Acute oxaliplatin-induced peripheral nerve hyperexcitability

Center for Cancer Research, National Cancer Institute, National Institutes of Health, Bethesda, MD, USA.
Journal of Clinical Oncology (Impact Factor: 18.43). 05/2002; 20(7):1767-74. DOI: 10.1200/JCO.2002.99.020
Source: PubMed


Oxaliplatin is a novel platinum compound with clinical activity in several malignancies. Neurotoxicity is dose-limiting and occurs in two distinct forms, an acute neurologic symptom complex that occurs within hours or days of therapy and a chronic, cumulative sensory neuropathy.
Patients were treated in a phase I study designed to establish the maximum-tolerated dose of capecitabine given with oxaliplatin. Because of the unusual neurosensory toxicity of oxaliplatin, detailed neurologic examination, needle electromyography (EMG), and nerve conduction studies (NCS) were performed before and the day after oxaliplatin in a subset of 13 patients. Carbamazepine therapy was tried in 12 additional patients to determine whether the neurologic effects might be relieved.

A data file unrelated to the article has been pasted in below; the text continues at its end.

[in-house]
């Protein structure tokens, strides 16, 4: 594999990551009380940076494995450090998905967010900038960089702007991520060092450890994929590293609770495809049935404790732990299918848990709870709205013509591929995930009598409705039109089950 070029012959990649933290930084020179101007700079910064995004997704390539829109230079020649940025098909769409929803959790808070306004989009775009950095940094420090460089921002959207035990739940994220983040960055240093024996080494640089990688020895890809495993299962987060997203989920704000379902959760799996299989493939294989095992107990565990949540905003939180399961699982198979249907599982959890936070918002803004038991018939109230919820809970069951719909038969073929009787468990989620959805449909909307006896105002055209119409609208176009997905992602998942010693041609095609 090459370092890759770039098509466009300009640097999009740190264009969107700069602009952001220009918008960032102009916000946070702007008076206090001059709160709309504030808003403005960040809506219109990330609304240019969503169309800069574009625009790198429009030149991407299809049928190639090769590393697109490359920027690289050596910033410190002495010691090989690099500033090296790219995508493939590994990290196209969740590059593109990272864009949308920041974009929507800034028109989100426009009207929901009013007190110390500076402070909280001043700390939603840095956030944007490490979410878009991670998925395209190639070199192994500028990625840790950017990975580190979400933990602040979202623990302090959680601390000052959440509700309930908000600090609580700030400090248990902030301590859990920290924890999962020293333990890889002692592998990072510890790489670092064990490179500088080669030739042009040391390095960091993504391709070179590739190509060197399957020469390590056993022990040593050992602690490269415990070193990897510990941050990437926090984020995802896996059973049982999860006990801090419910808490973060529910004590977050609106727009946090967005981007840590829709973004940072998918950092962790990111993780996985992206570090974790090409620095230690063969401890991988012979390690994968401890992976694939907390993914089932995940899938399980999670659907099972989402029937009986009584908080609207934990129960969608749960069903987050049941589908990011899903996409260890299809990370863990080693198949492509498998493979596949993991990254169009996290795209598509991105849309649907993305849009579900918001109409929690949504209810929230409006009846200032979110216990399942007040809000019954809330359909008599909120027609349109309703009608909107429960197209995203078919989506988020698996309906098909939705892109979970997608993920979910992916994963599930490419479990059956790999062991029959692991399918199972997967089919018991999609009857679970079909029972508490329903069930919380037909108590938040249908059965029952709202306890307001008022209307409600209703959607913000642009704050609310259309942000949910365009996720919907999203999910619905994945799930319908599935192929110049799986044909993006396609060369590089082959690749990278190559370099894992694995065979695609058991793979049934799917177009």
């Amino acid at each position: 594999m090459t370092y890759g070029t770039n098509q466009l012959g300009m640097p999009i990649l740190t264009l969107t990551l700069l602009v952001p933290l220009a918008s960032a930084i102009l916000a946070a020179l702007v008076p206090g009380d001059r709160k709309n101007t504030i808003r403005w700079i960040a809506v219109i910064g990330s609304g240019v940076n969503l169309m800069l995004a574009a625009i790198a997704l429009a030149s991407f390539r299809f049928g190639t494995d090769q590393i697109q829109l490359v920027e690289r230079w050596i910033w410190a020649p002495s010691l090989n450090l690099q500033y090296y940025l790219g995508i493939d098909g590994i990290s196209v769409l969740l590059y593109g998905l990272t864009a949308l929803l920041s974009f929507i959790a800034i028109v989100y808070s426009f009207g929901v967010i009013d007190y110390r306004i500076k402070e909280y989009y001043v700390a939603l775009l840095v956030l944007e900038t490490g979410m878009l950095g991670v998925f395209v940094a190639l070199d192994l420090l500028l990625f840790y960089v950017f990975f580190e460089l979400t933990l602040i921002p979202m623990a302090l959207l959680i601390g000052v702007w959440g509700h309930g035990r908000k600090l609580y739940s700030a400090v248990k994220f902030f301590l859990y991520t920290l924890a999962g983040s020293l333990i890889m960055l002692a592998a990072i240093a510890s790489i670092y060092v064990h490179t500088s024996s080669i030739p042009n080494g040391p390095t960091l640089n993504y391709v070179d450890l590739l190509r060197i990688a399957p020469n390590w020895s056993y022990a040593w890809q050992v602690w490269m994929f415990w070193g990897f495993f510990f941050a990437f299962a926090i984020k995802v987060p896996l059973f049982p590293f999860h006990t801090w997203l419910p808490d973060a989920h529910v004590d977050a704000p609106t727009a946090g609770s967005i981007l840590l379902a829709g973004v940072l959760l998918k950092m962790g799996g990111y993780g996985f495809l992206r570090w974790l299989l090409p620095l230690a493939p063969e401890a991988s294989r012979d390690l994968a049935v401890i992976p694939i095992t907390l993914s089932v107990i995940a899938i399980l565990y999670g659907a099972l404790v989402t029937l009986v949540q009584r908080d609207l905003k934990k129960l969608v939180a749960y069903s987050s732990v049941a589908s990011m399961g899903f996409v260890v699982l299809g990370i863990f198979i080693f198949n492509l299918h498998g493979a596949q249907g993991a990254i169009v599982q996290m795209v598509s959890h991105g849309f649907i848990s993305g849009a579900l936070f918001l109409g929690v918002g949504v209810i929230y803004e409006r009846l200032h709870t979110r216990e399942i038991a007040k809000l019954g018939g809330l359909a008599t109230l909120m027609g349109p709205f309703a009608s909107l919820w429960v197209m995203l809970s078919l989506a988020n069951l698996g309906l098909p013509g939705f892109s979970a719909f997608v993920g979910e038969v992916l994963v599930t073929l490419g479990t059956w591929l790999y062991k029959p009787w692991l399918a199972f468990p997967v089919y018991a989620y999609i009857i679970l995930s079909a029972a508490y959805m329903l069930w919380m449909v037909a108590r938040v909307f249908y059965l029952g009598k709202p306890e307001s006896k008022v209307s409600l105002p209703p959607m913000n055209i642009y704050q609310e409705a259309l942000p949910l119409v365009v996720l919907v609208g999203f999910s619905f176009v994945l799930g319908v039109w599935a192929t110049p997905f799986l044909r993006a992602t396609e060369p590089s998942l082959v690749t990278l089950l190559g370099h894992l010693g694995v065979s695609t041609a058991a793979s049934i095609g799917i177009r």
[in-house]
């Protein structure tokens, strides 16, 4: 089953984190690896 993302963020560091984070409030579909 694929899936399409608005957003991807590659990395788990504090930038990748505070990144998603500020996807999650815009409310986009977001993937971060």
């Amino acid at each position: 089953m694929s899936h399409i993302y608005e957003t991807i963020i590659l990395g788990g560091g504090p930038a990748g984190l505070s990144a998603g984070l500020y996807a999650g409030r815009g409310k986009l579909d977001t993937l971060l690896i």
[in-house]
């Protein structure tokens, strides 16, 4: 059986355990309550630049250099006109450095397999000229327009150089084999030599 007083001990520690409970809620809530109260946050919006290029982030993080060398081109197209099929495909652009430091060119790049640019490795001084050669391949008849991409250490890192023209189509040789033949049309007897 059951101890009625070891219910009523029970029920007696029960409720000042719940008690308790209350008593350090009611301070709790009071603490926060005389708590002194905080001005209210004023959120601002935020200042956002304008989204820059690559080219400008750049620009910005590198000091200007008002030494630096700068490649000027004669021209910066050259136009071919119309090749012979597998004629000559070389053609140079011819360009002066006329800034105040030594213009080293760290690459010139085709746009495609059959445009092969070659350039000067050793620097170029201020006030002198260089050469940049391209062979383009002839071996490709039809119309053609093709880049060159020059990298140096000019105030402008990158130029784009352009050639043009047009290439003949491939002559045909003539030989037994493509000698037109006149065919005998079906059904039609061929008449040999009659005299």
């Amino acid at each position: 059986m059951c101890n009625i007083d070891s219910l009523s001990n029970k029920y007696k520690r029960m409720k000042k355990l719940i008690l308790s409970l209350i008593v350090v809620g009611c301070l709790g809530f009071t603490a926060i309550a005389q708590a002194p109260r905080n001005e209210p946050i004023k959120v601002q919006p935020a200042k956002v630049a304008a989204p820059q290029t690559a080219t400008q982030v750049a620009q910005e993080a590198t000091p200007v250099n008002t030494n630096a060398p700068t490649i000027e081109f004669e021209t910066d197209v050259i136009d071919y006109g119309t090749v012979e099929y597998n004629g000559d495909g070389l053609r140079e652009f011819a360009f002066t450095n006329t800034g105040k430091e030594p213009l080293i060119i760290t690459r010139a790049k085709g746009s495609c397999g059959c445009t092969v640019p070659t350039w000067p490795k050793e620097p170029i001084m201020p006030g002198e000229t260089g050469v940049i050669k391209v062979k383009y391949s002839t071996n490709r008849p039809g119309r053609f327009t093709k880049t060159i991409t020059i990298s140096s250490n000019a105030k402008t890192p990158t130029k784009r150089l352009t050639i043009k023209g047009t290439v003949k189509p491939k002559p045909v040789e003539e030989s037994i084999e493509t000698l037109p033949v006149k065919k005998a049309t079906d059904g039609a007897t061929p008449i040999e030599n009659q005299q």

All patients experienced acute, reversible neurotoxicities with oxaliplatin. Symptoms included paresthesias, dysesthesias, cold hypersensitivity, jaw pain, eye pain, pain in the arm used for drug infusion, ptosis, leg cramps, and visual and voice changes. Serial EMG and NCS revealed striking signs of hyperexcitability in motor nerves after oxaliplatin. In patients who achieved therapeutic levels, carbamazepine did not alter the clinical or electromyographic abnormalities.